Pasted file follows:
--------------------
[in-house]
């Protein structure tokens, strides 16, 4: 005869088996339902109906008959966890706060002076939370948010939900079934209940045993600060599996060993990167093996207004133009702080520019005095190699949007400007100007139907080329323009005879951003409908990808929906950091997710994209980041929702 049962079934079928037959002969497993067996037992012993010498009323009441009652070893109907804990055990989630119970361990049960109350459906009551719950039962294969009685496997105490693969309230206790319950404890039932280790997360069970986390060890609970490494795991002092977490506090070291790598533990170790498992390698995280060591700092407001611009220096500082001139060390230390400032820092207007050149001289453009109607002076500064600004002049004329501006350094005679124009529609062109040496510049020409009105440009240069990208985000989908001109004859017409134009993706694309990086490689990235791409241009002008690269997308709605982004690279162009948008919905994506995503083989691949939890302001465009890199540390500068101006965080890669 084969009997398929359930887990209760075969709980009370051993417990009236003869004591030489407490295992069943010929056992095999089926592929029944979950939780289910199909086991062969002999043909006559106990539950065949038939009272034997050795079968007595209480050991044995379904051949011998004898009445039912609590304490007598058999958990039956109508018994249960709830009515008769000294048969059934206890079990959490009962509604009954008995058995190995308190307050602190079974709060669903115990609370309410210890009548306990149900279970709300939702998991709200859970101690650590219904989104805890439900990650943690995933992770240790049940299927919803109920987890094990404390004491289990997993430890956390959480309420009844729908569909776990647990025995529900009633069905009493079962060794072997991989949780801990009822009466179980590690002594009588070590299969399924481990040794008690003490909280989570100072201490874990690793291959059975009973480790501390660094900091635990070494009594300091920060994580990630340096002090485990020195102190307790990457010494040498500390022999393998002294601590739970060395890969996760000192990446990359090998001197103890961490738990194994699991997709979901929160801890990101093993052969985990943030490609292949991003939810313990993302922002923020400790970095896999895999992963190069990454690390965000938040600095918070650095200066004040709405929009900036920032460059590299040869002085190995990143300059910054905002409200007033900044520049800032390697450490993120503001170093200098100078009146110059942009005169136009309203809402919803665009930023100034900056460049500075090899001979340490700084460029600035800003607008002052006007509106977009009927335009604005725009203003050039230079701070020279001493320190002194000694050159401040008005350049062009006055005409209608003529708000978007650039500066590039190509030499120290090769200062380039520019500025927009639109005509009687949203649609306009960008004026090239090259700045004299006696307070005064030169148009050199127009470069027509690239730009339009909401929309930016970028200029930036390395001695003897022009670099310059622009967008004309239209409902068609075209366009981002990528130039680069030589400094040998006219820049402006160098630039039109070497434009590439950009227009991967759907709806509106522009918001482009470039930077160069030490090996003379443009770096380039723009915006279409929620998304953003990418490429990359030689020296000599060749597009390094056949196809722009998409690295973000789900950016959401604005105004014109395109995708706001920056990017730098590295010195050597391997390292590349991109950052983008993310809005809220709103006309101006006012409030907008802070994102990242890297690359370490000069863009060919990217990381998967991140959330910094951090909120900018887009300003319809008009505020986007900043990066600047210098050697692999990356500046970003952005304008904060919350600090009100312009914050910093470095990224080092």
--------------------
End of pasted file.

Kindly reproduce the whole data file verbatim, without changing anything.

[in-house]
């Protein structure tokens, strides 16, 4: 005869088996339902109906008959966890706060002076939370948010939900079934209940045993600060599996060993990167093996207004133009702080520019005095190699949007400007100007139907080329323009005879951003409908990808929906950091997710994209980041929702 049962079934079928037959002969497993067996037992012993010498009323009441009652070893109907804990055990989630119970361990049960109350459906009551719950039962294969009685496997105490693969309230206790319950404890039932280790997360069970986390060890609970490494795991002092977490506090070291790598533990170790498992390698995280060591700092407001611009220096500082001139060390230390400032820092207007050149001289453009109607002076500064600004002049004329501006350094005679124009529609062109040496510049020409009105440009240069990208985000989908001109004859017409134009993706694309990086490689990235791409241009002008690269997308709605982004690279162009948008919905994506995503083989691949939890302001465009890199540390500068101006965080890669 084969009997398929359930887990209760075969709980009370051993417990009236003869004591030489407490295992069943010929056992095999089926592929029944979950939780289910199909086991062969002999043909006559106990539950065949038939009272034997050795079968007595209480050991044995379904051949011998004898009445039912609590304490007598058999958990039956109508018994249960709830009515008769000294048969059934206890079990959490009962509604009954008995058995190995308190307050602190079974709060669903115990609370309410210890009548306990149900279970709300939702998991709200859970101690650590219904989104805890439900990650943690995933992770240790049940299927919803109920987890094990404390004491289990997993430890956390959480309420009844729908569909776990647990025995529900009633069905009493079962060794072997991989949780801990009822009466179980590690002594009588070590299969399924481990040794008690003490909280989570100072201490874990690793291959059975009973480790501390660094900091635990070494009594300091920060994580990630340096002090485990020195102190307790990457010494040498500390022999393998002294601590739970060395890969996760000192990446990359090998001197103890961490738990194994699991997709979901929160801890990101093993052969985990943030490609292949991003939810313990993302922002923020400790970095896999895999992963190069990454690390965000938040600095918070650095200066004040709405929009900036920032460059590299040869002085190995990143300059910054905002409200007033900044520049800032390697450490993120503001170093200098100078009146110059942009005169136009309203809402919803665009930023100034900056460049500075090899001979340490700084460029600035800003607008002052006007509106977009009927335009604005725009203003050039230079701070020279001493320190002194000694050159401040008005350049062009006055005409209608003529708000978007650039500066590039190509030499120290090769200062380039520019500025927009639109005509009687949203649609306009960008004026090239090259700045004299006696307070005064030169148009050199127009470069027509690239730009339009909401929309930016970028200029930036390395001695003897022009670099310059622009967008004309239209409902068609075209366009981002990528130039680069030589400094040998006219820049402006160098630039039109070497434009590439950009227009991967759907709806509106522009918001482009470039930077160069030490090996003379443009770096380039723009915006279409929620998304953003990418490429990359030689020296000599060749597009390094056949196809722009998409690295973000789900950016959401604005105004014109395109995708706001920056990017730098590295010195050597391997390292590349991109950052983008993310809005809220709103006309101006006012409030907008802070994102990242890297690359370490000069863009060919990217990381998967991140959330910094951090909120900018887009300003319809008009505020986007900043990066600047210098050697692999990356500046970003952005304008904060919350600090009100312009914050910093470095990224080092």